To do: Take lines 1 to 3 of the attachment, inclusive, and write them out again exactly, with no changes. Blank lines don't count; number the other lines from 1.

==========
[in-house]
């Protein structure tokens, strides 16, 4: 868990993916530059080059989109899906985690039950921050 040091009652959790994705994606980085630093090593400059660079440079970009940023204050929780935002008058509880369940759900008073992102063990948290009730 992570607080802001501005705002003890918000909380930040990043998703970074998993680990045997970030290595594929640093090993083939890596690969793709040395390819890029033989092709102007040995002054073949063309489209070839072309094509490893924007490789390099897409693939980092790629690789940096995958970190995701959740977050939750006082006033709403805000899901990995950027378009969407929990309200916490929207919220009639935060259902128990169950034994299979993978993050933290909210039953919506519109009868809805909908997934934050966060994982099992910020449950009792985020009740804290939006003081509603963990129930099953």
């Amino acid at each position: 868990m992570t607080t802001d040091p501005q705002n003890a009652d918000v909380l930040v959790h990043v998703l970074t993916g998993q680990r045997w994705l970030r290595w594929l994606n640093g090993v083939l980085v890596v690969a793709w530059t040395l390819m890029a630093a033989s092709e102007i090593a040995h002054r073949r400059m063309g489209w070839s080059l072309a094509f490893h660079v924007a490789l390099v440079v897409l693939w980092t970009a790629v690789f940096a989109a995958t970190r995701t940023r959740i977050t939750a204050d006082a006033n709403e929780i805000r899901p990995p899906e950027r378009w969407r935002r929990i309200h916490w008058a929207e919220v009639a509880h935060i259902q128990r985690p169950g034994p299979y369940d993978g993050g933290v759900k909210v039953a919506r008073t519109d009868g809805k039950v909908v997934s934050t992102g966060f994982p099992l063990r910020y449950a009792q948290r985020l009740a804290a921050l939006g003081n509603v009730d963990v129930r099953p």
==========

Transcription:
[in-house]
């Protein structure tokens, strides 16, 4: 868990993916530059080059989109899906985690039950921050 040091009652959790994705994606980085630093090593400059660079440079970009940023204050929780935002008058509880369940759900008073992102063990948290009730 992570607080802001501005705002003890918000909380930040990043998703970074998993680990045997970030290595594929640093090993083939890596690969793709040395390819890029033989092709102007040995002054073949063309489209070839072309094509490893924007490789390099897409693939980092790629690789940096995958970190995701959740977050939750006082006033709403805000899901990995950027378009969407929990309200916490929207919220009639935060259902128990169950034994299979993978993050933290909210039953919506519109009868809805909908997934934050966060994982099992910020449950009792985020009740804290939006003081509603963990129930099953």
């Amino acid at each position: 868990m992570t607080t802001d040091p501005q705002n003890a009652d918000v909380l930040v959790h990043v998703l970074t993916g998993q680990r045997w994705l970030r290595w594929l994606n640093g090993v083939l980085v890596v690969a793709w530059t040395l390819m890029a630093a033989s092709e102007i090593a040995h002054r073949r400059m063309g489209w070839s080059l072309a094509f490893h660079v924007a490789l390099v440079v897409l693939w980092t970009a790629v690789f940096a989109a995958t970190r995701t940023r959740i977050t939750a204050d006082a006033n709403e929780i805000r899901p990995p899906e950027r378009w969407r935002r929990i309200h916490w008058a929207e919220v009639a509880h935060i259902q128990r985690p169950g034994p299979y369940d993978g993050g933290v759900k909210v039953a919506r008073t519109d009868g809805k039950v909908v997934s934050t992102g966060f994982p099992l063990r910020y449950a009792q948290r985020l009740a804290a921050l939006g003081n509603v009730d963990v129930r099953p």